In the village of East Bergholt the building of a bell tower for the church of St Mary the Virgin was started in 1525 with assistance promised by Cardinal Wolsey.
Thomas Wolsey was born in nearby Ipswich and became chaplain to the archbishop of Canterbury. When Henry VIII became king in 1509, Wolsey’s rapid rise began. In 1514, he was created archbishop of York and a year later the pope made him a cardinal. From 1515 to 1529, Wolsey’s rule was undisputed with Henry VIII delegating more and more state business to him, including near-complete control of England’s foreign policy.
Henry VIII asked Wolsey to use his influence in Rome to get a papal annulment of his marriage to Catherine of Aragon so that he could remarry. Wolsey’s failure to arrange an annulment for Henry was quickly followed by his downfall. Wolsey was arrested near York in November 1530 and accused of treason. He died on 29th November of the same year at Leicester on his journey south to face trial.
With Cardinal Wolsey dead, work ceased on the Bell Tower at St Mary the Virgin and a ‘temporary’ Bell Cage was erected as in 1531. Since then the bells have been in regular use ever since and are still rung to this day.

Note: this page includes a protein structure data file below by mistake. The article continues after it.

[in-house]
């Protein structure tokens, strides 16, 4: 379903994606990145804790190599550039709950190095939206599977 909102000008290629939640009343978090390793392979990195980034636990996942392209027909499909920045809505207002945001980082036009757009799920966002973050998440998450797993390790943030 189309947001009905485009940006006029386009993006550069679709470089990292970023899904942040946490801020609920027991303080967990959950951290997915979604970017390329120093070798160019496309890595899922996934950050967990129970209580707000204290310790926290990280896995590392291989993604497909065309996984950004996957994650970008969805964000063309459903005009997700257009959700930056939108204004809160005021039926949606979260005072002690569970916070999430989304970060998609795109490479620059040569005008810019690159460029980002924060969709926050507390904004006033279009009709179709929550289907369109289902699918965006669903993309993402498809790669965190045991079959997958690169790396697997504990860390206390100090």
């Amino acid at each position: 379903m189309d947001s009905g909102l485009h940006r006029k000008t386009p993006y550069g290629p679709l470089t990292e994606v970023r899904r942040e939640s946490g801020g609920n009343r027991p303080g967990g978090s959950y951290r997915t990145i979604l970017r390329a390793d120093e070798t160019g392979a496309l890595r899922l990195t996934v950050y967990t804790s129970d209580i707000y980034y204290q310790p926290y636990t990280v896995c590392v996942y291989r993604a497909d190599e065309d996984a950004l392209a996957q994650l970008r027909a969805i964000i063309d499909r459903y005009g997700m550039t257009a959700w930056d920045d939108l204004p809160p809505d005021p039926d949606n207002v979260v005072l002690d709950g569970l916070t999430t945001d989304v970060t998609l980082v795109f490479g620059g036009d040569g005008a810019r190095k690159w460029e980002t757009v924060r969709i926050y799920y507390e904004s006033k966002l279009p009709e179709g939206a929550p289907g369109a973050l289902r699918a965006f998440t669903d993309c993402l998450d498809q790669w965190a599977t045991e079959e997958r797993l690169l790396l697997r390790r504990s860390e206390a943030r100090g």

Although other Bell Cages exist in England, the one in East Bergholt is the only place where the bells are swung by pure force of hand applied directly to a wooden headstock and not by rope and wheel.
What makes this more remarkable is that they are the heaviest set of five bells that are currently being rung in England, with a total weight of 4.25 tons or 4,318 kilos.
The 1530 inscription on the Bell Cage reads:
Bells ring for joy and eke for sadness
For solemn requiem
Or in the marriage peal of gladness
Do thou like them
Fitly employ thy voiceThe scripture precept keep
Rejoice with them that do rejoice
And weep with them that weep.
You can watch a clip on the bells being rung here.